Sequential Read/Write Speed

To measure sequential performance I ran a 1 minute long 128KB sequential test over the entire span of the drive at a queue depth of 1. The results reported are in average MB/s over the entire test length.

Desktop Iometer - 128KB Sequential Read (4K Aligned)

Low queue depth sequential read performance is among the better drives, but still slightly behind Samsung.

Desktop Iometer - 128KB Sequential Write (4K Aligned)

Write performance continues to be the Vector's strong suit, here only Intel's SSD 520 with easily compressed data pulls ahead.

AS-SSD Incompressible Sequential Performance

The AS-SSD sequential benchmark uses incompressible data for all of its transfers. The result is a pretty big reduction in sequential write speed on SandForce based controllers.

Incompressible Sequential Read Performance - AS-SSD

High queue depth sequential IO shows significant clustering at the top of the charts thanks to the limits of 6Gbps SATA. The Vector pushes performance pretty much as fast as possible here.

Incompressible Sequential Write Performance - AS-SSD

Switching to writes does shake loose some of the weaker competitors, but the Vector and 840 Pro still emerge as the strongest. Corsair's Neutron GTX does very well here.

Random IO Performance Performance vs. Transfer Size
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  • kmmatney - Tuesday, November 27, 2012 - link

    I don't see anything wrong with stating that. My 256 Samsung 830 also appears as a 238GB drive in windows... Reply
  • jwilliams4200 - Tuesday, November 27, 2012 - link

    The problem is that "formatting" a drive does not change the capacity.

    Windows is displaying the capacity in GiB, not GB. It is just Windows bug that they label their units incorrectly.
    Reply
  • Gigaplex - Tuesday, November 27, 2012 - link

    Yes and no. There is some overhead in formatting which reduces usable capacity, but the GiB/GB distinction is a much larger factor in the discrepancy. Reply
  • jwilliams4200 - Wednesday, November 28, 2012 - link

    The GiB/GB bug in Windows accounts for almost all of the difference. It is not worth mentioning that partitioning usually leaves 1MiB of space at the beginning of the drive. 256GB = 238.4186GiB. If you subtract 1MiB from that, it is 238.4176GiB. So why bother to split hairs? Reply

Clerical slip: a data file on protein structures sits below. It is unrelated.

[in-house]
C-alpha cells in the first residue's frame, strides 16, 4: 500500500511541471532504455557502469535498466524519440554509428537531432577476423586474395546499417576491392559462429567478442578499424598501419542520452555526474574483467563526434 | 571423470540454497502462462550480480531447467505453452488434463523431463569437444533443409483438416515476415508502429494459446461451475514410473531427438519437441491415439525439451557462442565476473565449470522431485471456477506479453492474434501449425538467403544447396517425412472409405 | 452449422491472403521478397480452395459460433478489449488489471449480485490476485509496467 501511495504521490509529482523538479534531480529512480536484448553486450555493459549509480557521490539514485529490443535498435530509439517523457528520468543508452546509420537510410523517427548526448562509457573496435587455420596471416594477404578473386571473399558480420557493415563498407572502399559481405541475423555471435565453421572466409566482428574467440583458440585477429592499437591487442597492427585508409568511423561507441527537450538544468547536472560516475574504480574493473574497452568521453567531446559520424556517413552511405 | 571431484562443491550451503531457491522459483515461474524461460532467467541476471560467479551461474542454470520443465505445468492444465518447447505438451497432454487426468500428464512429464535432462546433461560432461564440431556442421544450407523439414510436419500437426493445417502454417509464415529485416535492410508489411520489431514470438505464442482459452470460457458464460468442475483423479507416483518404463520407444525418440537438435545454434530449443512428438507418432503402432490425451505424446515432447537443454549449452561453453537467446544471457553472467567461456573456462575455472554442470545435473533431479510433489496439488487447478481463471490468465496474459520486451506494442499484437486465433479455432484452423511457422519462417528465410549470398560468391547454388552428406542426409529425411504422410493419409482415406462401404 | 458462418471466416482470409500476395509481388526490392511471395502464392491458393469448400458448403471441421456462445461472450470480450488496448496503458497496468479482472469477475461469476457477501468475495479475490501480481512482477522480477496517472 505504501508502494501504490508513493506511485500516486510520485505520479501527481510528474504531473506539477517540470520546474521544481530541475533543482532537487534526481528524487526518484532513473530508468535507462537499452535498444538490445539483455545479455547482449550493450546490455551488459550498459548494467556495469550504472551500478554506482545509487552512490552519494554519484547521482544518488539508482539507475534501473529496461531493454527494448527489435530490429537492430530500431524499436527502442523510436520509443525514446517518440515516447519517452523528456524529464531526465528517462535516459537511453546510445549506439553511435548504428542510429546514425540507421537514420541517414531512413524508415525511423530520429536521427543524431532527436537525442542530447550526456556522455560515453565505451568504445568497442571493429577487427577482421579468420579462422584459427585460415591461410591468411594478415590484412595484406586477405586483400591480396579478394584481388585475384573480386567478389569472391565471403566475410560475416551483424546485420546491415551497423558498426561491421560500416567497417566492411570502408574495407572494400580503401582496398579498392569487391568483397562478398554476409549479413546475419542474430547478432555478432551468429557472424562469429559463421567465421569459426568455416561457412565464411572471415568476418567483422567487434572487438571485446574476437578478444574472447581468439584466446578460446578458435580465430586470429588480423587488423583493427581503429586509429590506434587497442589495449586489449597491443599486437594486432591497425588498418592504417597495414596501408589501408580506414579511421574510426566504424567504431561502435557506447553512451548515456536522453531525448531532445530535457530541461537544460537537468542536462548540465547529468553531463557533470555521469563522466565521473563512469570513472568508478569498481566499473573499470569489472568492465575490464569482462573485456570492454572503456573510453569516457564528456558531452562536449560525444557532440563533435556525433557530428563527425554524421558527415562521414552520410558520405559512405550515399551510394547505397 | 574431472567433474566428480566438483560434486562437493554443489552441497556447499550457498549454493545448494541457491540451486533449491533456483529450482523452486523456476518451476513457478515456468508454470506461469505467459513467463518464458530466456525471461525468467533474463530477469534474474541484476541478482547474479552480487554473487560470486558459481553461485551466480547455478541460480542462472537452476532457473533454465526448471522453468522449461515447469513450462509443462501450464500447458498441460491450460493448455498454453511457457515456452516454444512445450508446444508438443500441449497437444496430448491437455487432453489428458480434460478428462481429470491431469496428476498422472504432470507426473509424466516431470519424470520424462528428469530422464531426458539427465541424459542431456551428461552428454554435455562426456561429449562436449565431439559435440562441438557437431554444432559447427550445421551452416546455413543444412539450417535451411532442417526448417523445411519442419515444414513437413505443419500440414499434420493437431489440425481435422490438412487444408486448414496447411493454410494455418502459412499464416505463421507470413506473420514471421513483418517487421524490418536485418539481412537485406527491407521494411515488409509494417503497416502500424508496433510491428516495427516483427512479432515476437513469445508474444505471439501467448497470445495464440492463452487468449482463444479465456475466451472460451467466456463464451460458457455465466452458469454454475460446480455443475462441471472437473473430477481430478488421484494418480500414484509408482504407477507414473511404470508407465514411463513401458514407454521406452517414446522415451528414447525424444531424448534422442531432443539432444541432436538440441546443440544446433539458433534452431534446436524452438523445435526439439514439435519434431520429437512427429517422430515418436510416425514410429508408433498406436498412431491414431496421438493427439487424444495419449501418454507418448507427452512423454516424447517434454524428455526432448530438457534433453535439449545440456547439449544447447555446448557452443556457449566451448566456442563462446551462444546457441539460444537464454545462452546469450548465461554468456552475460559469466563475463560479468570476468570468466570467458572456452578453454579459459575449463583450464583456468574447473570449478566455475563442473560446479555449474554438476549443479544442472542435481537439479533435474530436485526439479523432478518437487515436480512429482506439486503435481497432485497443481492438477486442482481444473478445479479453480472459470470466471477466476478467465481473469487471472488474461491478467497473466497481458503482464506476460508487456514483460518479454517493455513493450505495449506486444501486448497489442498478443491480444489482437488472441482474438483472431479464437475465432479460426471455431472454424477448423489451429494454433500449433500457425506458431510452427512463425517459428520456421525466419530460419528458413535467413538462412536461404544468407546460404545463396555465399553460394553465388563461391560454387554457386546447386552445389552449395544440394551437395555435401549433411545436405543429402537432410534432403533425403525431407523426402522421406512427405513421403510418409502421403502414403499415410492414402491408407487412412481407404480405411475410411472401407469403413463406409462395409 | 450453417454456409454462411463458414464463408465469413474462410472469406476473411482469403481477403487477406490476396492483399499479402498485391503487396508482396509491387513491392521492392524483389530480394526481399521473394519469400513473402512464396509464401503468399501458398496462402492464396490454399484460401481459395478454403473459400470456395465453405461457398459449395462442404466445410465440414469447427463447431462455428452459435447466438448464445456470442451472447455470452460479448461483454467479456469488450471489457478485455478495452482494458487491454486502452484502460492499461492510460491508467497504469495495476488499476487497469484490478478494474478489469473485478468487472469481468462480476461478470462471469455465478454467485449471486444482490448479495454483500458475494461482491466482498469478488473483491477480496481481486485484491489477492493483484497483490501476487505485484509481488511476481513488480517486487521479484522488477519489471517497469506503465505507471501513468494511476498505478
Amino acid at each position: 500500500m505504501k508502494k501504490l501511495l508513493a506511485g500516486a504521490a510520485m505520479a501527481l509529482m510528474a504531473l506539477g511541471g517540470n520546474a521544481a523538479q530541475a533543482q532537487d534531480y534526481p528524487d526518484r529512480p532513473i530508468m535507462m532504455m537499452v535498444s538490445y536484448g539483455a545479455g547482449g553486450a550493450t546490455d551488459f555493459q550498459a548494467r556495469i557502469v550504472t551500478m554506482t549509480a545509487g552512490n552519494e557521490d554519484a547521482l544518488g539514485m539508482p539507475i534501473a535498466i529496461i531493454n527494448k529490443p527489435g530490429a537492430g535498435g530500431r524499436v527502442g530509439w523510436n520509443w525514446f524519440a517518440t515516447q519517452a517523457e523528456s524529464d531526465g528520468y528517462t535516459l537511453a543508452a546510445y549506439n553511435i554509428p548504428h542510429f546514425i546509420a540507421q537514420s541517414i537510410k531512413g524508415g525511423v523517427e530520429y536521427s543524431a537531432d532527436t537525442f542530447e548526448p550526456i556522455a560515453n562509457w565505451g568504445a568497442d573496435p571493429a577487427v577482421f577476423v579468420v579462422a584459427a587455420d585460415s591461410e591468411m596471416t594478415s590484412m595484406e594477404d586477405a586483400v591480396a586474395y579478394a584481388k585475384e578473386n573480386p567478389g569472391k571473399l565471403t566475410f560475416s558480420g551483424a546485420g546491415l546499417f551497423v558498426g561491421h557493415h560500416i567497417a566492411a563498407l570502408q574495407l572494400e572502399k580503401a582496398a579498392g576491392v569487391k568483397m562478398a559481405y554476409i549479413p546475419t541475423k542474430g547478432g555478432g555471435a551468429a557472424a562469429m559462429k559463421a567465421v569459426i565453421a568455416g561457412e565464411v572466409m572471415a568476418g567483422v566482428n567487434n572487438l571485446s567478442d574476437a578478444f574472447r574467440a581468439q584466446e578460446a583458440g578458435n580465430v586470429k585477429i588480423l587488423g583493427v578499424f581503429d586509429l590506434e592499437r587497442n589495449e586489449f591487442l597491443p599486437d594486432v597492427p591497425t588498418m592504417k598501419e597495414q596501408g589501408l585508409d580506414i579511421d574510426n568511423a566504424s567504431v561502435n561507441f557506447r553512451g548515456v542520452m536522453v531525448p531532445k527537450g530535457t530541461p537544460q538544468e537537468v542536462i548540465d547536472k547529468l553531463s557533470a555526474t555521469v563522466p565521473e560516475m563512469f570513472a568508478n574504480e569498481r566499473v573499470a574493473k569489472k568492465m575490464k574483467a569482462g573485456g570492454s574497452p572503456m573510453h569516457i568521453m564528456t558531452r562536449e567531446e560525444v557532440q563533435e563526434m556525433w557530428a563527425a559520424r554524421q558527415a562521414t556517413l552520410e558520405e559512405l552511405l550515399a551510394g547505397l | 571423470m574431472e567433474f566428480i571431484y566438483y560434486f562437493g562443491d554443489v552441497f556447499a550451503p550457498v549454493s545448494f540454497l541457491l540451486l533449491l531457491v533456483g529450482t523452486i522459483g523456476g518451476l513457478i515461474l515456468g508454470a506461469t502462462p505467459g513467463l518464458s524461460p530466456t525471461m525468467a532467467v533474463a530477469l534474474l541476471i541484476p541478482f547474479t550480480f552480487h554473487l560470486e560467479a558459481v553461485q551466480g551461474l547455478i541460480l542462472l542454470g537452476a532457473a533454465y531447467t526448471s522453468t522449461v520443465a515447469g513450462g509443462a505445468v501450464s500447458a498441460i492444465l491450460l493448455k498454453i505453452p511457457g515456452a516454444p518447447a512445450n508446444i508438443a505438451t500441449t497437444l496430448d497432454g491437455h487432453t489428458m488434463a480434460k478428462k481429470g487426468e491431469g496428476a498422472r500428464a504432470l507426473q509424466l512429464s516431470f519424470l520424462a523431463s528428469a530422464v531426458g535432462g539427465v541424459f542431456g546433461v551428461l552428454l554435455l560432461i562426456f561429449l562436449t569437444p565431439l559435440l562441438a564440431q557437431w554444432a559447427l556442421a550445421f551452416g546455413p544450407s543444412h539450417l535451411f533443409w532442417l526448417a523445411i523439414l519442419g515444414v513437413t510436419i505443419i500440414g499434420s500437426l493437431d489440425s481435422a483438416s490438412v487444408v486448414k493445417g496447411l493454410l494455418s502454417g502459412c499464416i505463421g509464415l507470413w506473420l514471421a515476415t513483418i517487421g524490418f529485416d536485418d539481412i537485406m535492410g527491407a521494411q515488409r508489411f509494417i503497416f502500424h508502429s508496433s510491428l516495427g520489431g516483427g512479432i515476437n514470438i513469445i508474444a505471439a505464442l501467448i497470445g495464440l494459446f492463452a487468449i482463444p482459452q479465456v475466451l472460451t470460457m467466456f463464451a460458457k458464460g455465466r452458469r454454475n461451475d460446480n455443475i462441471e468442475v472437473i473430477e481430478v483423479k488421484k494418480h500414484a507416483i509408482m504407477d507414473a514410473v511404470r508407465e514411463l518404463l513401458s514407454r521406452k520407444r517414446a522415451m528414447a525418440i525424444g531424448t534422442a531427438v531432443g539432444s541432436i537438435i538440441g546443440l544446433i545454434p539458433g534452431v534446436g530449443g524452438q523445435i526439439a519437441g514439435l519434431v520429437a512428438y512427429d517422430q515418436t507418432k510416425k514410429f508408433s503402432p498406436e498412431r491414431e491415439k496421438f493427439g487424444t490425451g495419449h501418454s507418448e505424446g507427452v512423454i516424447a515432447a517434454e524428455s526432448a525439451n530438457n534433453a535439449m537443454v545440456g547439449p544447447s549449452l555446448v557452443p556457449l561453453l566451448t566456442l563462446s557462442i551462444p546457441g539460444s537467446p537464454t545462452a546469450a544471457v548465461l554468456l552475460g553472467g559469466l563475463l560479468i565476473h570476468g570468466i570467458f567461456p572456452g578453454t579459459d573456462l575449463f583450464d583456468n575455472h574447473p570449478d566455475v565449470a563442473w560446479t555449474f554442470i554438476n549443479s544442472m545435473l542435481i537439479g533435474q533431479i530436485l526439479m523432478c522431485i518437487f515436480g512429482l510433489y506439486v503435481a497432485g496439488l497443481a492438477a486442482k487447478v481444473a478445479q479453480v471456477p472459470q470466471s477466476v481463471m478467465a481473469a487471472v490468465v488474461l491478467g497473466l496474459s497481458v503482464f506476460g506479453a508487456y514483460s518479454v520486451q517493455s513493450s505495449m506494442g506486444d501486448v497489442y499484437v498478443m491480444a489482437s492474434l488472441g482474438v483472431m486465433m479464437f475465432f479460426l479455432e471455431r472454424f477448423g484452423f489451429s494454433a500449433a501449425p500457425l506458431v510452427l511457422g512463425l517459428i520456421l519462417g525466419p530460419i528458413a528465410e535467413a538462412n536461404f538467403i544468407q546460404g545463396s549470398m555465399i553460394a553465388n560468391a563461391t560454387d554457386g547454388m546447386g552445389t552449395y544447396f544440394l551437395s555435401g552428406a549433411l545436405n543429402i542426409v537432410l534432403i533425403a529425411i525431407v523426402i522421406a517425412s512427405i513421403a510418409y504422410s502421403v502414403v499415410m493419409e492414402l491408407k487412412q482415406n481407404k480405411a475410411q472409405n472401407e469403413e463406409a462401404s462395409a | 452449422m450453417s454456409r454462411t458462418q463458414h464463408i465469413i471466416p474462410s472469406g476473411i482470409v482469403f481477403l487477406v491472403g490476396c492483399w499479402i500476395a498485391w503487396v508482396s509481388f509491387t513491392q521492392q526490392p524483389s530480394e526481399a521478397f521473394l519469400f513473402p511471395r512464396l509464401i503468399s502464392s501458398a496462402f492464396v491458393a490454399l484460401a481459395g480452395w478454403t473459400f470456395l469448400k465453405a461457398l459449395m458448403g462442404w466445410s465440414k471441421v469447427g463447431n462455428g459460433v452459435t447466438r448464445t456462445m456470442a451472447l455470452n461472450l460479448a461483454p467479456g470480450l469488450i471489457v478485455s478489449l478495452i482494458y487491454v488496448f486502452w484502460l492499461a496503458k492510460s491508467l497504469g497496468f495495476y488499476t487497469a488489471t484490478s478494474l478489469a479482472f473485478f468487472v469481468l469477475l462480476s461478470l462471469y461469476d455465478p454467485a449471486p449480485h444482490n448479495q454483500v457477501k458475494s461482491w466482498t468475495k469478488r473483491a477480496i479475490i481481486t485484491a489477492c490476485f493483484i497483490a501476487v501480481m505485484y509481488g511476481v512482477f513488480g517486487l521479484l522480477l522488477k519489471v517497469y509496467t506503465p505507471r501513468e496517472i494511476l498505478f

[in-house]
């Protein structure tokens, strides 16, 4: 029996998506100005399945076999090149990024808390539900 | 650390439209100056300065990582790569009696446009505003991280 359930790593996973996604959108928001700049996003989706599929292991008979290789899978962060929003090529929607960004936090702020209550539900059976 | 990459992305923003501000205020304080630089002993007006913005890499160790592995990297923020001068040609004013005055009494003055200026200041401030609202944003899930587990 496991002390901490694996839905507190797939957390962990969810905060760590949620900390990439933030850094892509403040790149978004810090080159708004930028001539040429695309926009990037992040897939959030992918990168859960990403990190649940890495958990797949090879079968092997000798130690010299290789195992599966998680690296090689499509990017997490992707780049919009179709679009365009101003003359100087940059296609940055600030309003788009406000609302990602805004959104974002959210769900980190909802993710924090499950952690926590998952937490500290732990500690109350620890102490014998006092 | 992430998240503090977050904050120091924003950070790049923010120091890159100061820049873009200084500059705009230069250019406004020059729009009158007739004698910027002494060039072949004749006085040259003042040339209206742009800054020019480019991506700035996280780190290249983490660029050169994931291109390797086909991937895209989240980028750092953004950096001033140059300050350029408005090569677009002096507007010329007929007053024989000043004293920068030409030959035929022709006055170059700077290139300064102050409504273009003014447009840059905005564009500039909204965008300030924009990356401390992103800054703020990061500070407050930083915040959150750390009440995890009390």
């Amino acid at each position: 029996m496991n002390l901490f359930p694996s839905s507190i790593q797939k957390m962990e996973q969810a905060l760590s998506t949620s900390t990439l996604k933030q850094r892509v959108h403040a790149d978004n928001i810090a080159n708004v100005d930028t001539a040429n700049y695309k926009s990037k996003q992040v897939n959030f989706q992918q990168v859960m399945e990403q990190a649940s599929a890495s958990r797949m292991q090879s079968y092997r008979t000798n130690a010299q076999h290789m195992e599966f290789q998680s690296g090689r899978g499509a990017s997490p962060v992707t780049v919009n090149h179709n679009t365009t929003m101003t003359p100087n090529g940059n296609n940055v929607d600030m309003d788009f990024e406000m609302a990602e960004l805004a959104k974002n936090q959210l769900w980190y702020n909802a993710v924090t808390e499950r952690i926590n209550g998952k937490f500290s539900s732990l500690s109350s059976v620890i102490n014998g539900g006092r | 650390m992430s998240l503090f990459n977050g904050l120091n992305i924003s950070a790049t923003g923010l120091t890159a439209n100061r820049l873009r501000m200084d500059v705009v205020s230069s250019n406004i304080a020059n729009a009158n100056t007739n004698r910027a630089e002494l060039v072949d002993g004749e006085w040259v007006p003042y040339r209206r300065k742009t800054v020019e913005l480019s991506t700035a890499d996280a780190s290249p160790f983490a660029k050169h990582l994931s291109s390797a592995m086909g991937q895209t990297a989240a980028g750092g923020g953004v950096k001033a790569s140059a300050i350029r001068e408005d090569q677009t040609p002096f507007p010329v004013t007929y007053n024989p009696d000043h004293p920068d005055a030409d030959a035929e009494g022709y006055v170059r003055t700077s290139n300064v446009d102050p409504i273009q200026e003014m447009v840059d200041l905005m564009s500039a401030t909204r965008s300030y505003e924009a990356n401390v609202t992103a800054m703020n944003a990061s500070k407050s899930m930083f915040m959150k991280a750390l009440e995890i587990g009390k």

• Anand Lal Shimpi - Wednesday, November 28, 2012 - link

    This is correct. I changed the wording to usable vs. formatted space, I was using the two interchangeably. The GiB/GB conversion is what gives us the spare area.

    Take care,
    Anand
    Reply
  • suprem1ty - Thursday, November 29, 2012 - link

    It's not a bug. Just a different way of looking at digital capacity. Reply
  • suprem1ty - Thursday, November 29, 2012 - link

    Oh wait sorry I see what you mean now. Disregard previous post Reply
  • flyingpants1 - Wednesday, November 28, 2012 - link

    I think I might know what his problem is.

    When people see their 1TB-labelled drive displays only 931GB in Windows, they assume it's because formatting a drive with NTFS magically causes it to lose 8% of space, which is totally false. Here's a short explanation for newbie readers. A gigabyte (GB) as displayed in Windows is actually a gibibyte (GiB).

    1 gibibyte = 1073741824 bytes = 1024 mebibytes
    1 gigabyte = 1000000000 bytes = 1000 megabytes = 0.931 gibibytes
    1000 gigabytes = 931 gibibytes

    Windows says GB but actually means GiB.

    SSDs and HDDs are labelled differently in terms of space. Let's say they made a spinning hard disk with exactly 256GB (238GiB) of space. It would appear as 238GB in Windows, even after formatting. You didn't lose anything,
    because the other 18 gigs was never there in the first place.

    Now, according to Anandtech, a 256GB-labelled SSD actually *HAS* the full 256GiB (275GB) of flash memory. But you lose 8% of flash for provisioning, so you end up with around 238GiB (255GB) anyway. It displays as 238GB in Windows.

    If the SSDs really had 256GB (238GiB) of space as labelled, you'd subtract your 8% and get 235GB (219GiB) which displays as 219GB in Windows.
    Reply
  • flyingpants1 - Wednesday, November 28, 2012 - link

    IMO drive manufacturers should stop messing around and put 256GiB of USABLE space on each 256GiB drive, and start marking them as such. Reply
  • Holly - Wednesday, November 28, 2012 - link

    Tbh imho using base 10 units in binary environment is just asking for a facepalm. Everything underneath runs on 2^n anyway and this new "GB" vs "GiB" is just a commercial bullshit so storage devices can be sold with flashier stickers. Your average raid controller bios will show 1TB drive as 931GB one as well (at least few ICHxR and one server Adaptec I have access to right now all do). Reply

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